CancerNetwork: Sure, and as you said, both the safety and efficacy results of EMILIA were really exciting. When can we expect final overall survival data?
Dr. Blackwell: So, that is subject to much discussion and as was highlighted to me multiple times during the national meeting, it really goes back to, How positive does a trial have to be in order to get a drug approved in the United States and throughout the world? The planned overall survival analysis is meant to occur when 500 deaths have occurred but the median overall survival for the T-DM1 arm has actually not been reached compared to 23.3 months for the control arm. So if the event rate continues to parallel where the survival curves have gone it would not be until early 2014, although I think many people are very anxious to have this drug available to their patients, and so I wouldn’t be surprised if there were a lot of discussion about having additional survival analysis, but that remains to be seen.
CancerNetwork: I see. We also saw the results of an interdisciplinary trial which showed that paclitaxel, in combination with bevacizumab was more efficacious and less toxic to either of the two newer chemotherapy agents when combined with bevacizumab. Paclitaxel is the current standard of care as first-line treatment for women with breast cancer. What is your interpretation of these results?
Dr. Blackwell: The study that you are describing, the lead group presented very finely by Dr. Hope Rugo from UCSF. It is one of these, "Is the glass half full, or is it half empty?" I was excited to see that our old friend paclitaxel, which we have been using for the treatment of both metastatic and early-stage breast cancer, remains highly active in first-line metastatic breast cancer. In fact, the control arm of paclitaxel plus bevacizumab really mirrored that which was seen in ECOG2100 in terms of progression-free survival. I guess the glass is kind of half empty because we were all hoping that we had made improvements both in the use of traditional taxane therapy such as nanoparticle bound paclitaxel or ixabepilone, which is not a taxane but has a similar mechanism of a microtubule disruption but a different binding site. In fact, the two experimental arms when combined with bevacizumab really didn’t seem to make a significant improvements in outcomes for these patients with first-line metastatic breast cancer. There was some strong evidence that the dosing, the doses that were prescribed, at 150 mg/m2 3 weeks on, 1 week off for nab-paclitaxel, and ixabepilone at 16 mg/m2 3 weeks on, 1 week off, appear to not be very well tolerated and resulted in a fair amount of dose reductions and I think we will continue to hear some discussion about whether or not it was the dose reduction that impaired the ability to improve the outcomes in these patients. But at the end of the day, the toxicity really drove the inability to give the newer chemotherapy agents at the doses that were meant to be given in the context of this trial. So, it is good to know that paclitaxel continues to be a standard and effective option for the treatment of metastatic breast cancer. It is a little disappointing to know that we haven’t made improvements with some of the newer drugs that have become available.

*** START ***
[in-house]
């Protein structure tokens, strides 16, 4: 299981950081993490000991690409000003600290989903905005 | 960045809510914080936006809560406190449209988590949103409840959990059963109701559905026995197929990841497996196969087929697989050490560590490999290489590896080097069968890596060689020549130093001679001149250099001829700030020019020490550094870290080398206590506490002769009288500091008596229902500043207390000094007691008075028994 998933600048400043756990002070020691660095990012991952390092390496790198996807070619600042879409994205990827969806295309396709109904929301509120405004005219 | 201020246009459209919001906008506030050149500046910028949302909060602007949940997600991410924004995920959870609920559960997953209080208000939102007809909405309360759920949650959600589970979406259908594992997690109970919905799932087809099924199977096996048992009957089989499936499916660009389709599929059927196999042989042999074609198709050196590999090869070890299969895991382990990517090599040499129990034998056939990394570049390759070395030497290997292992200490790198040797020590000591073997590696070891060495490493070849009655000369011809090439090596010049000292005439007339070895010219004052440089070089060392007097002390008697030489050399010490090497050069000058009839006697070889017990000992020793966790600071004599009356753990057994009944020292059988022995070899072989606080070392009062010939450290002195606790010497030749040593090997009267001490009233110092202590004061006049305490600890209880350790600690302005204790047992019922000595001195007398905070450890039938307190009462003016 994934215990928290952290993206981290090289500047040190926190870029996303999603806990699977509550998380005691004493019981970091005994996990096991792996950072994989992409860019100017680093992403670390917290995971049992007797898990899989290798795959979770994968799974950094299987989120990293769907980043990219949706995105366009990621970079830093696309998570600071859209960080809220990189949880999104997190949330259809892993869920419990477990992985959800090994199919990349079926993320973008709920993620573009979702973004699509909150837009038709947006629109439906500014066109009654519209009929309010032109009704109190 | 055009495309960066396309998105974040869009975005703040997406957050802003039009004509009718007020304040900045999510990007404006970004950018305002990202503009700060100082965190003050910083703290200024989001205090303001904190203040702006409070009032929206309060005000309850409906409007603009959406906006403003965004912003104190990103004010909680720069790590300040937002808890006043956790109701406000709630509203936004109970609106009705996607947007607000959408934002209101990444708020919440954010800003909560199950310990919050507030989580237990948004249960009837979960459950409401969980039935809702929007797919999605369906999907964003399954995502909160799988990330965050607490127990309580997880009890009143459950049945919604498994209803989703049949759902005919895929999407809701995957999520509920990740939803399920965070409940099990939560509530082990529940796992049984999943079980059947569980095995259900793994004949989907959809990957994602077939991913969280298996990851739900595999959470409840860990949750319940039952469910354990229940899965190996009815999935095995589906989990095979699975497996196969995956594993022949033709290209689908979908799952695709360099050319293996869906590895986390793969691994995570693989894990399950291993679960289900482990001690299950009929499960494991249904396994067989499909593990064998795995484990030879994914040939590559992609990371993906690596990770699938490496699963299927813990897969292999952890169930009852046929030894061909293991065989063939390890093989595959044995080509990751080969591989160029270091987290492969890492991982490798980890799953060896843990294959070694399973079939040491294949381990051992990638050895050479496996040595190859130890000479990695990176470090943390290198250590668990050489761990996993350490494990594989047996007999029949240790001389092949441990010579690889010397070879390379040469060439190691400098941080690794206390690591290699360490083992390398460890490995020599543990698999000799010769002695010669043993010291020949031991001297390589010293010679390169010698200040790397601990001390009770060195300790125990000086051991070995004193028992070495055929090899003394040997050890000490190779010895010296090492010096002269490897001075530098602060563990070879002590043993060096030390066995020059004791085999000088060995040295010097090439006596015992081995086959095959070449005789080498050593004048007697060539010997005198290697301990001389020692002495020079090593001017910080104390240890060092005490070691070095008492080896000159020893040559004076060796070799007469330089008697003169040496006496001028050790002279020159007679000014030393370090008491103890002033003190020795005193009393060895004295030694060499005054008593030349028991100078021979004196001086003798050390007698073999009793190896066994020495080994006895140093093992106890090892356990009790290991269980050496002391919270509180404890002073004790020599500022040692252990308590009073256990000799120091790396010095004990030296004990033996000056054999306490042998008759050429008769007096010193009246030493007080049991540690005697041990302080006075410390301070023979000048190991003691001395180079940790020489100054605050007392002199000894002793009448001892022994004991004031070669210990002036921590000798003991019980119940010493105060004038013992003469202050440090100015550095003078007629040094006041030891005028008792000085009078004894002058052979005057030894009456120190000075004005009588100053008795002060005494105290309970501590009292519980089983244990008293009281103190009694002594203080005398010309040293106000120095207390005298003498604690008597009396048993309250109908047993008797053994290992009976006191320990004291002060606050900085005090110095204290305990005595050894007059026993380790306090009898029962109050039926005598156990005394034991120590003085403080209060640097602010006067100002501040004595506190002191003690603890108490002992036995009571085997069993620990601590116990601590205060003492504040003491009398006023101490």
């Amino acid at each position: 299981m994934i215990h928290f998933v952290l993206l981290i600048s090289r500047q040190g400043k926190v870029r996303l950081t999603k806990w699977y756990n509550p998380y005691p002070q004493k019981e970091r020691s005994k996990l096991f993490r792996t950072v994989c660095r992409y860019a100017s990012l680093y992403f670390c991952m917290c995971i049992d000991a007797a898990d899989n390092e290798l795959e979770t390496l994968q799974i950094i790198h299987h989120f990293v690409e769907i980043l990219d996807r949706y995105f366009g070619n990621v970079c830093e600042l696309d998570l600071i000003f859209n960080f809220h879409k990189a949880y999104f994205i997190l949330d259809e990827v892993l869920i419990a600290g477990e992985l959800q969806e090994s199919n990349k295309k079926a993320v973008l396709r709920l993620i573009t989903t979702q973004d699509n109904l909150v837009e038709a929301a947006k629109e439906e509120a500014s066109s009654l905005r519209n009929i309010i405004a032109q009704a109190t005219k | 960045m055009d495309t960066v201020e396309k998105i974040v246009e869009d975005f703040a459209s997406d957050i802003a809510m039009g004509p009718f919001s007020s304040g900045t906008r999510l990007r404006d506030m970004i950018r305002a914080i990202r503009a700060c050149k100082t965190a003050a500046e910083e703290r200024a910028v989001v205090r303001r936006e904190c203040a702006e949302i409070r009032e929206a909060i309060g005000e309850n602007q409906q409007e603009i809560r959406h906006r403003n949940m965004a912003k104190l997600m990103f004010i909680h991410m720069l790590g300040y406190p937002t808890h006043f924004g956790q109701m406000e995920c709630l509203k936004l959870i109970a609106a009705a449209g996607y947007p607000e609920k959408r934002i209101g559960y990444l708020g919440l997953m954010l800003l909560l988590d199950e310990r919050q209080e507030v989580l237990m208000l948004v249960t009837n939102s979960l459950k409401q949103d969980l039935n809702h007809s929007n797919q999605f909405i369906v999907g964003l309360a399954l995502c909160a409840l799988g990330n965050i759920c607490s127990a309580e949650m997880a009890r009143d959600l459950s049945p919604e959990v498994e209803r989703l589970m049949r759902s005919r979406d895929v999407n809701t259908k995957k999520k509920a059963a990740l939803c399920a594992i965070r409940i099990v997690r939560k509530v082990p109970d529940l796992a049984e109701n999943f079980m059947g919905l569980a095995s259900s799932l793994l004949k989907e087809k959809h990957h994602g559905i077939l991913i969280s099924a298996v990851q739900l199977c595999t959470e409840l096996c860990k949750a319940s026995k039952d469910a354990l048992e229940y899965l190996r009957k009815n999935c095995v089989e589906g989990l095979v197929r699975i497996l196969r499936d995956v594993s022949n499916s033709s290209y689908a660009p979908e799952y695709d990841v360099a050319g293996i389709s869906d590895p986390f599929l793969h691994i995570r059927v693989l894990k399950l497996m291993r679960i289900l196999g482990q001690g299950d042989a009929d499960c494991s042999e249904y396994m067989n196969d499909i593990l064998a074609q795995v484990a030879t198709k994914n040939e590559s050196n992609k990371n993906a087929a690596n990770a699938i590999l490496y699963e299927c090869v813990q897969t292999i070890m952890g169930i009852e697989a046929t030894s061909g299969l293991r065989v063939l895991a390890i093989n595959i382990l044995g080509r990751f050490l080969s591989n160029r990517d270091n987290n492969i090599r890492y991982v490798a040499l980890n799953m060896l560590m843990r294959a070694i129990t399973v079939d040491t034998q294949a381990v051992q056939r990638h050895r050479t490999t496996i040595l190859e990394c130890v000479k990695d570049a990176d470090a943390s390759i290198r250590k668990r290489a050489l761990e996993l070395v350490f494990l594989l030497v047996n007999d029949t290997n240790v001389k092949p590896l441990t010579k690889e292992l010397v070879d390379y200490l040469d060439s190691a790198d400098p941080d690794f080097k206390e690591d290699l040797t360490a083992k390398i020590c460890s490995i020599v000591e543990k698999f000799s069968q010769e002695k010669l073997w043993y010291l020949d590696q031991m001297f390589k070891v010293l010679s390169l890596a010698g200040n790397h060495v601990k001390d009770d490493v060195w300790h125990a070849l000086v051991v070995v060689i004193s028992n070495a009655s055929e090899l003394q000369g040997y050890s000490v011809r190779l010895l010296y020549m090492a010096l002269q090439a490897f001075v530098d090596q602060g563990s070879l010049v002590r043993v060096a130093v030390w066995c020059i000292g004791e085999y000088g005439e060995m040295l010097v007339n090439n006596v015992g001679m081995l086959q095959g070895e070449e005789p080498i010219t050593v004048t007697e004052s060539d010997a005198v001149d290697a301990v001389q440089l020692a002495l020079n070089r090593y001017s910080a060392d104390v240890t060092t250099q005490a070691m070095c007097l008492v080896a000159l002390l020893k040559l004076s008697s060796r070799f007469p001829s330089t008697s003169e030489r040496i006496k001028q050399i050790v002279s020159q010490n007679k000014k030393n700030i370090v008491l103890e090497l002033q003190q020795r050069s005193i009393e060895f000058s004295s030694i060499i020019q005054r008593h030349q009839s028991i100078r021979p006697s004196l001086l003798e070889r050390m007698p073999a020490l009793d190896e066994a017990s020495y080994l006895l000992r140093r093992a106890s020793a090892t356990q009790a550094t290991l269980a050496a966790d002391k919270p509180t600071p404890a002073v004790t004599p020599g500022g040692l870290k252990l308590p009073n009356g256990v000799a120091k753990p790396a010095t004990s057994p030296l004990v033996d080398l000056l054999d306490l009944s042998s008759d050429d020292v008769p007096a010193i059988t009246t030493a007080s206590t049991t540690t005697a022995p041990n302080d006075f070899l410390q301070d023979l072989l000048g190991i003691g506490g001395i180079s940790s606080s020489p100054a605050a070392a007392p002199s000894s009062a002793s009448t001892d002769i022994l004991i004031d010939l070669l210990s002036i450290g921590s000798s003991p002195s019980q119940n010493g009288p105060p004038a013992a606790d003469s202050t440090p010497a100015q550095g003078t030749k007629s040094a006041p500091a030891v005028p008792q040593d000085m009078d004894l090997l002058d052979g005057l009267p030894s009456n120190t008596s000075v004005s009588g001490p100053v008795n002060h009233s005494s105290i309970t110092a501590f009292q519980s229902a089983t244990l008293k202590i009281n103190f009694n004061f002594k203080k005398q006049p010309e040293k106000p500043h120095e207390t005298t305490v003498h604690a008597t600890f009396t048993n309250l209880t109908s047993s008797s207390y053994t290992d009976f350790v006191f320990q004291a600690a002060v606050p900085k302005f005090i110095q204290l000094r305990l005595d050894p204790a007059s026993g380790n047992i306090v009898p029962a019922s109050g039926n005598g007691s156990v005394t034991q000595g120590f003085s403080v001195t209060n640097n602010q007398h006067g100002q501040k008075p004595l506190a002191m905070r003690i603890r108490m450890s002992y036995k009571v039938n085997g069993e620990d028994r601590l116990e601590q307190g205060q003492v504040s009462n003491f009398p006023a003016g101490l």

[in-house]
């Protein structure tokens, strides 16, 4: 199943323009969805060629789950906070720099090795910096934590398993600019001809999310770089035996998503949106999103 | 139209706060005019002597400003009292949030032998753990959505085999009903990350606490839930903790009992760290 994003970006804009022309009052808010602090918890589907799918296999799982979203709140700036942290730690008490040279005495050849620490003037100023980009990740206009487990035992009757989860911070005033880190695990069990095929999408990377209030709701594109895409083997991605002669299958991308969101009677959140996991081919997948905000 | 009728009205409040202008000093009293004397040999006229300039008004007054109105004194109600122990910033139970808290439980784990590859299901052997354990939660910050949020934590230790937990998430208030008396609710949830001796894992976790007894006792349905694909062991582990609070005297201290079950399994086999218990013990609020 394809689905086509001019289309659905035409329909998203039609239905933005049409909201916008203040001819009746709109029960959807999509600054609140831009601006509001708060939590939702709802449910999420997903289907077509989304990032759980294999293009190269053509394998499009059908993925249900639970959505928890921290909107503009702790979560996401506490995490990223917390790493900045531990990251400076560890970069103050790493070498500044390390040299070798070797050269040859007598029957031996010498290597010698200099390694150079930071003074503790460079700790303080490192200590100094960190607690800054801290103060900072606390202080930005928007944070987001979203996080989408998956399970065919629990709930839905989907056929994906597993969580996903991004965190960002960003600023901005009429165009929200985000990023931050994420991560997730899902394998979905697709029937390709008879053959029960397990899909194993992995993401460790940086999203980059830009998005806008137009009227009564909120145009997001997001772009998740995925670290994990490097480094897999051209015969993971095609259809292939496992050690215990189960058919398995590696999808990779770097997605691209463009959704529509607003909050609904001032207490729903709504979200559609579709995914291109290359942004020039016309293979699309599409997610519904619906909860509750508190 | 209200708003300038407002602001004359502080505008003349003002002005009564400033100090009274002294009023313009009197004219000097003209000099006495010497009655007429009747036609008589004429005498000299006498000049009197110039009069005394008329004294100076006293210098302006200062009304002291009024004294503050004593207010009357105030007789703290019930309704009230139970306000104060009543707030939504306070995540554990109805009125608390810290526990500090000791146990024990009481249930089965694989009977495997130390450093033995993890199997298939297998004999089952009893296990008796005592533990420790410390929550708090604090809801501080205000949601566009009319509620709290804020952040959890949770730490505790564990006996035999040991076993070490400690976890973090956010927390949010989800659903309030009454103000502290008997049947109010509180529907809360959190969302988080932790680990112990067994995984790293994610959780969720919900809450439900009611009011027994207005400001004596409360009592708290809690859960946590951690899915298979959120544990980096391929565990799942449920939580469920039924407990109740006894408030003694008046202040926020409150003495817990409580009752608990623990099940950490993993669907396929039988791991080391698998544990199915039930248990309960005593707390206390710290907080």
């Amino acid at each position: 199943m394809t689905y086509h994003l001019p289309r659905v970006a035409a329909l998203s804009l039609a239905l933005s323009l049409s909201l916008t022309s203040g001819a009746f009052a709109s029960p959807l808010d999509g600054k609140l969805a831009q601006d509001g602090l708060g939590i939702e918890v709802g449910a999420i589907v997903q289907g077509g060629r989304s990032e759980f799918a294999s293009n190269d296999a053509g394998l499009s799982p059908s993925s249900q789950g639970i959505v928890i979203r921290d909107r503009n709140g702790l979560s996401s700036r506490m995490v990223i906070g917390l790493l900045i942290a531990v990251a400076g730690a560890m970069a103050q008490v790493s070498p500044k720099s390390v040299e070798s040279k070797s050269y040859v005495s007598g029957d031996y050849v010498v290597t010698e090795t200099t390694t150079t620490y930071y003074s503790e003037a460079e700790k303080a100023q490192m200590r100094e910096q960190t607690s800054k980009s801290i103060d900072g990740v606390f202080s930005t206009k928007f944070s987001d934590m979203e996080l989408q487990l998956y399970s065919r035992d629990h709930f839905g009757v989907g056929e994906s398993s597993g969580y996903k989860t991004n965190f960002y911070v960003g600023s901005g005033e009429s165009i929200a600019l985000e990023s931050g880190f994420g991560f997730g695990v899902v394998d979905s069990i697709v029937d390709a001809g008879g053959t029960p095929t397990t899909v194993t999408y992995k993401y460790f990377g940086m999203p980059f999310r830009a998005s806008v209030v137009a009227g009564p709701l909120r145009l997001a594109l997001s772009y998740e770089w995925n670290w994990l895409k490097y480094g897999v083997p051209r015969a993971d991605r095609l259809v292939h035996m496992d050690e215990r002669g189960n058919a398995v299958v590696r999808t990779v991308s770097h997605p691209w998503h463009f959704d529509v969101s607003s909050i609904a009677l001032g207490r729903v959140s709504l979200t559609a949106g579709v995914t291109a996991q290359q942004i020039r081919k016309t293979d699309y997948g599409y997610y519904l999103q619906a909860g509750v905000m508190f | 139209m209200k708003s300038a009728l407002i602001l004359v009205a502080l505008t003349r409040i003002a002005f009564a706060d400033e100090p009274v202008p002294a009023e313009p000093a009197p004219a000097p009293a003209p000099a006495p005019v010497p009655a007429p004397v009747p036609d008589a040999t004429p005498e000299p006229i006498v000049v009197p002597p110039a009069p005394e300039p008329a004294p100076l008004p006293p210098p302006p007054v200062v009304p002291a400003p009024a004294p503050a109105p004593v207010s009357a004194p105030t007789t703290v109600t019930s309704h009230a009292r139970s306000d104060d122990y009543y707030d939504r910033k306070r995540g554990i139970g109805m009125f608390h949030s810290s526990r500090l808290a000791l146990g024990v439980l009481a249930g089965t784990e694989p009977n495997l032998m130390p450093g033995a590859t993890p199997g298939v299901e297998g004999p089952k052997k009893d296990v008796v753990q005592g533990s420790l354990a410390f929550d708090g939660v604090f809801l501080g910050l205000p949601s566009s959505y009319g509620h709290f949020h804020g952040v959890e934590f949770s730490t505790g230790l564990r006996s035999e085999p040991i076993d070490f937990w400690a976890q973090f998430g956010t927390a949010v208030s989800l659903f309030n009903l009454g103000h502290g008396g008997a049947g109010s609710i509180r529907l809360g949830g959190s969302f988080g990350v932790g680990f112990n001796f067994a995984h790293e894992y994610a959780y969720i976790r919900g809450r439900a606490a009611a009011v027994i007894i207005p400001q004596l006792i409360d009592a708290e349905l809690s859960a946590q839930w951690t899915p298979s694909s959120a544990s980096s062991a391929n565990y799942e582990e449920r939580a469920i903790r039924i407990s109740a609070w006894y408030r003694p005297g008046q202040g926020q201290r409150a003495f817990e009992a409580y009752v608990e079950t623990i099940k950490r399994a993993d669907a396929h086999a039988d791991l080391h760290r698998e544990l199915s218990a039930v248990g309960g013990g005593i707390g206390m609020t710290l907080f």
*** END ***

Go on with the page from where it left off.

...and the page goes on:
CancerNetwork: So you mentioned the dosing that was used with these newer chemotherapies. Are the doses that were used in this trial, are those the doses that were approved?
Dr. Blackwell: So none of the two taxanes and ixabepilone are approved in the dosings that were used in the context of Dr. Rugo’s study. We have known since Andy Seidman’s study, old-fashioned paclitaxel (cremophor-solubilized paclitaxel)-there is an improved outcome-when cremophor-solubilized paclitaxel is given weekly compared to every 3 weeks at a 175 mg/m2. We do not have an extensive database in terms of efficacy for either weekly ixabepilone or weekly nab-paclitaxel and again, that certainly could have affected the ability to see these drugs improving outcomes. They are both approved as monotherapies given every 3 weeks.